We plumped for the Shoreline RL5010W, which claims to use an average of 0.8Ah per hour, i.e. 0.8A. That's if you never open the door! I committed to the purchase at 1600, just one hour before the show closed. After asking Crick Marina if we could pick the fridge up from the wharfside the Shoreline man wheeled the fridge to the service point, then I went to get the boat and pick it up. I managed to get it onto the well deck on my own, then I moved the boat to a more convenient mooring. I was itching to connect it up and see how it performed, so I emptied the contents of the old fridge into cool bag/other bags and with Jan's help got it relatively out of the way. Manoeuvering the new fridge into the galley went without too much difficulty, then all I had to do was switch it on.
Well, no, actually. I discovered that, although nice fat cables had been left for a 12V fridge, they weren't long enough. I didn't have anything of the right size, so I paralleled up a few pieces of mains cable and used "chocolate blocks" to join it all up. The extra bit added in is only a couple of feet so it won't introduce any significant voltage drop. And it works! The compressor is nice and quiet, the food is all in, and the inverter doesn't have to be on - hooray!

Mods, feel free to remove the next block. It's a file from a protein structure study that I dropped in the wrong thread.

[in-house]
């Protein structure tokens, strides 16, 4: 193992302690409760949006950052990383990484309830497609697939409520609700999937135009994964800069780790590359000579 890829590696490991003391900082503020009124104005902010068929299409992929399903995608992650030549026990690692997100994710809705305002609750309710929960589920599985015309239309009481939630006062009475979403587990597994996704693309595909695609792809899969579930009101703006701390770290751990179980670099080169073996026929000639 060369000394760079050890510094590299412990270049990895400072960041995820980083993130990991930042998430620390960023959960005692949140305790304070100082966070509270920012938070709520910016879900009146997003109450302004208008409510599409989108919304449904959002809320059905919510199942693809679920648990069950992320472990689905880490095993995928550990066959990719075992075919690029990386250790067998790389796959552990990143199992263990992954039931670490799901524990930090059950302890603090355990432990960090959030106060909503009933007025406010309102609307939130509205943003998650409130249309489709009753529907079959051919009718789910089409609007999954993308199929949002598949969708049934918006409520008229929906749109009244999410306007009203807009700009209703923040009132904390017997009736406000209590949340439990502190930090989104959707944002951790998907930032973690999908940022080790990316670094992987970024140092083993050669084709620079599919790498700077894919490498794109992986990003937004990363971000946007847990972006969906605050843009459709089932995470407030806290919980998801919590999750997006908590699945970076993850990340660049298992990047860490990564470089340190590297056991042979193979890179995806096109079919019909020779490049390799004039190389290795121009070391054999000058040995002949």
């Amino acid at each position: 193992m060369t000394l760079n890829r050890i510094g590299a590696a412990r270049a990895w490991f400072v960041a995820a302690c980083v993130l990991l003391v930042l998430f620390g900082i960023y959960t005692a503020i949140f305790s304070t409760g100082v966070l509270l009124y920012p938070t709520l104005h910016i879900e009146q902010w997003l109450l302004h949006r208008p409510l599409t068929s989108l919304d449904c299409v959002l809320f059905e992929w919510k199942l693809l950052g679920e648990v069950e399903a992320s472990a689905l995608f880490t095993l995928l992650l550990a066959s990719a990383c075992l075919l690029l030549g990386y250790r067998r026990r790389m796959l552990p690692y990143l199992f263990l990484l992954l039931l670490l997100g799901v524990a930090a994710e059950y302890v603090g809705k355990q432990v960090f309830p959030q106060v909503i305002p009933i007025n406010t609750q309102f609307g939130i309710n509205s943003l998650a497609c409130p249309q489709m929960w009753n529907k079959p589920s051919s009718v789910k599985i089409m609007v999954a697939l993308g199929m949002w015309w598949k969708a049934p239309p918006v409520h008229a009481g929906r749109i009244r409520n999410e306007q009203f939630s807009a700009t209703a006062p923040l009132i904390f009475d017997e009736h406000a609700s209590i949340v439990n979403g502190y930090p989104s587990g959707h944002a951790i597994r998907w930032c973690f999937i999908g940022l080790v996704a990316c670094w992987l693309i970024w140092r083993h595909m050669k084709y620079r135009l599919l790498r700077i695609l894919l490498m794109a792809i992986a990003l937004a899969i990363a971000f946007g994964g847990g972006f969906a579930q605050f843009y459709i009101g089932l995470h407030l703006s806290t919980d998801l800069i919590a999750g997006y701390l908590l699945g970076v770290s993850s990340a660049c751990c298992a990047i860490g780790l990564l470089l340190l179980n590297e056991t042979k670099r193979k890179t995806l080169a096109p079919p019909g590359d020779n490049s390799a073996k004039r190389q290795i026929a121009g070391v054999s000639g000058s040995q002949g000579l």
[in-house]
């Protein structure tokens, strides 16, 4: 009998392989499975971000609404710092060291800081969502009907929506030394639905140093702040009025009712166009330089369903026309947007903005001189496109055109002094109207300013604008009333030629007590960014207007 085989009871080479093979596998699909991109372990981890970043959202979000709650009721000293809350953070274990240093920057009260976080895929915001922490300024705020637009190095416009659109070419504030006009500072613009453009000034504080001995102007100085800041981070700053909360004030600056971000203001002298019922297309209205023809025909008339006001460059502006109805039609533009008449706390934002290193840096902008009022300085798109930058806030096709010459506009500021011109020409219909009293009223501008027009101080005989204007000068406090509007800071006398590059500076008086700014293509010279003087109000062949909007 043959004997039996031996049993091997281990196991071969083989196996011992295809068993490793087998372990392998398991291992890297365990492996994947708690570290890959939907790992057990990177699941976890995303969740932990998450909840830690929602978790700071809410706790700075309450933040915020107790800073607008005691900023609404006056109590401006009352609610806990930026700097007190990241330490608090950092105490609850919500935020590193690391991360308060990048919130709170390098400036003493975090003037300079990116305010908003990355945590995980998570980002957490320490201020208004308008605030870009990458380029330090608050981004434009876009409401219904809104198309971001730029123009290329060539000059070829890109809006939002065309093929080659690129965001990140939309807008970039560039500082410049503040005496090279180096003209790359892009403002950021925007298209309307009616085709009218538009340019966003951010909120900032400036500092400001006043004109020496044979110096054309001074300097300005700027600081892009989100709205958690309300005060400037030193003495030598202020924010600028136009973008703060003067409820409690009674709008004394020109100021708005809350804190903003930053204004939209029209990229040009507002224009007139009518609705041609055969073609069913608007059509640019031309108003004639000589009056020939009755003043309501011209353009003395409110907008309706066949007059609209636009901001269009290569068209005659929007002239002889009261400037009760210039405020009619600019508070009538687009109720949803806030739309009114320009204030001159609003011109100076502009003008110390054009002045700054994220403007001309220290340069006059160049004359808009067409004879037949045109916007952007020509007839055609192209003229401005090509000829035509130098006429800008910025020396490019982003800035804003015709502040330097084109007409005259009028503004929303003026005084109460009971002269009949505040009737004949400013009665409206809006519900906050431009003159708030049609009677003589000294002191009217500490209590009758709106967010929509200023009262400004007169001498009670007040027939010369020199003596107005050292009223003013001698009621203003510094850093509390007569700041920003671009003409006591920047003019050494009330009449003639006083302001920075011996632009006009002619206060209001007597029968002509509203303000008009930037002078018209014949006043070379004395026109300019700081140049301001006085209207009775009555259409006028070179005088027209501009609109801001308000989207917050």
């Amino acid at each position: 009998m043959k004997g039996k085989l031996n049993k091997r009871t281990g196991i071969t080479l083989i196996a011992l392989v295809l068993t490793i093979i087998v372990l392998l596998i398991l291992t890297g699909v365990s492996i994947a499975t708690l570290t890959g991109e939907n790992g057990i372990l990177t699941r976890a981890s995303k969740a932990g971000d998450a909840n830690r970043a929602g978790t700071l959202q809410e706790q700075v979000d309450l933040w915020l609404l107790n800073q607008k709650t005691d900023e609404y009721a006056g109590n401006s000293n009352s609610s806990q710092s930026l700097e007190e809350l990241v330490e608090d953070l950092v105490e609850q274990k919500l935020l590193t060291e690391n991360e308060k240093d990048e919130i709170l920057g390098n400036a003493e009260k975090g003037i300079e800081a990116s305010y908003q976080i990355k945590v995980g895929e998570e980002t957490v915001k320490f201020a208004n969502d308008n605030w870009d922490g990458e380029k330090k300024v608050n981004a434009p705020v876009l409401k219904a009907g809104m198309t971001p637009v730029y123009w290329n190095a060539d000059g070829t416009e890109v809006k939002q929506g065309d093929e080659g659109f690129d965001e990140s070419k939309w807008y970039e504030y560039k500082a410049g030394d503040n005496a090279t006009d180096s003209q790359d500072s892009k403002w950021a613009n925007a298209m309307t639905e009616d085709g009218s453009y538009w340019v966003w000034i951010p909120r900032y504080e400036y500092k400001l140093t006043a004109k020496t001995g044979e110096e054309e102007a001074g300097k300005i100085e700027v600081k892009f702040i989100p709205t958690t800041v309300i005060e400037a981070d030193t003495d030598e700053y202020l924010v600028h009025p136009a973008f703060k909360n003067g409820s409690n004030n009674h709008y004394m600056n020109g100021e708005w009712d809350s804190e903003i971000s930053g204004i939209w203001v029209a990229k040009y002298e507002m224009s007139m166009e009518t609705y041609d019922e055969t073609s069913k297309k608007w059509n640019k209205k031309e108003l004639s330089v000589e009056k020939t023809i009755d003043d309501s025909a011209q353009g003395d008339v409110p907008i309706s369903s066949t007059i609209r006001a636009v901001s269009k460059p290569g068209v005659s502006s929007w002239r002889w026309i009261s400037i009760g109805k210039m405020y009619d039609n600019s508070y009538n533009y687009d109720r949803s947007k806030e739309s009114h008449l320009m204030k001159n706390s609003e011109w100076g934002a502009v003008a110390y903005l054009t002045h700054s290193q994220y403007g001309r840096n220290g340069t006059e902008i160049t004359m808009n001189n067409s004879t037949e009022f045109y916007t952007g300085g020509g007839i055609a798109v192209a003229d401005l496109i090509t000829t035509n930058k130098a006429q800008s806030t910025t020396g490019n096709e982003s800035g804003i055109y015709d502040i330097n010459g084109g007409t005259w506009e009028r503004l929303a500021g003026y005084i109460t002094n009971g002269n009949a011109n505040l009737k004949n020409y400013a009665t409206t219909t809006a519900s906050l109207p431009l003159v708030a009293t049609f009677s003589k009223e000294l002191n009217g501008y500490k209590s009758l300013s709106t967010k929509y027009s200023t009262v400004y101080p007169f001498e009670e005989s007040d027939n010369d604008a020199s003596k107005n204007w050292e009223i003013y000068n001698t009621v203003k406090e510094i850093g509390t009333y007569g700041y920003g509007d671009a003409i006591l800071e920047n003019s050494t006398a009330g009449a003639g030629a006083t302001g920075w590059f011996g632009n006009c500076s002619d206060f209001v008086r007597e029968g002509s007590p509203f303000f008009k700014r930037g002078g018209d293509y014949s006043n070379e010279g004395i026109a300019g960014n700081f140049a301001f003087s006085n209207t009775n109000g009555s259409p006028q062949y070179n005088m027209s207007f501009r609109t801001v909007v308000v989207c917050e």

Much of the wiring up was done while entertaining
The inverter is actually on at the moment to keep the phone charged so I can write this. The fridge cabling was previously being used to feed a small 200W inverter which will charge phones etc; now I will have to connect it somewhere else.
So that was one big chunk of money; the other major expense was a new set of batteries. I am so convinced that the old set - only 13 months old - is on its last legs that I have ordered four more sealed lead acid batteries from Midland Chandlers at the show price of £70 each. Before installing them I have to do something permanent about regulating the alternator. Although it now works, and charges up the batteries, it allows the voltage to rise to 14.7V which is not good for sealed lead acids. They prefer no more than 14.4V so as to avoid gassing. I believe the existing batteries have suffered because they were never getting fully charged, owing to the previous alternator dying and the dubious way the Sterling ABC was installed, but I don't want the new batteries to suffer from overcharging. A grabbed conversation with Mark Langley, Waterways World's technical editor, pointed me towards an Adverc external regulator, so I shall have to look into that.
For now, though, it's time to recharge my own batteries and get some sleep.
edited to correct a name and remove typos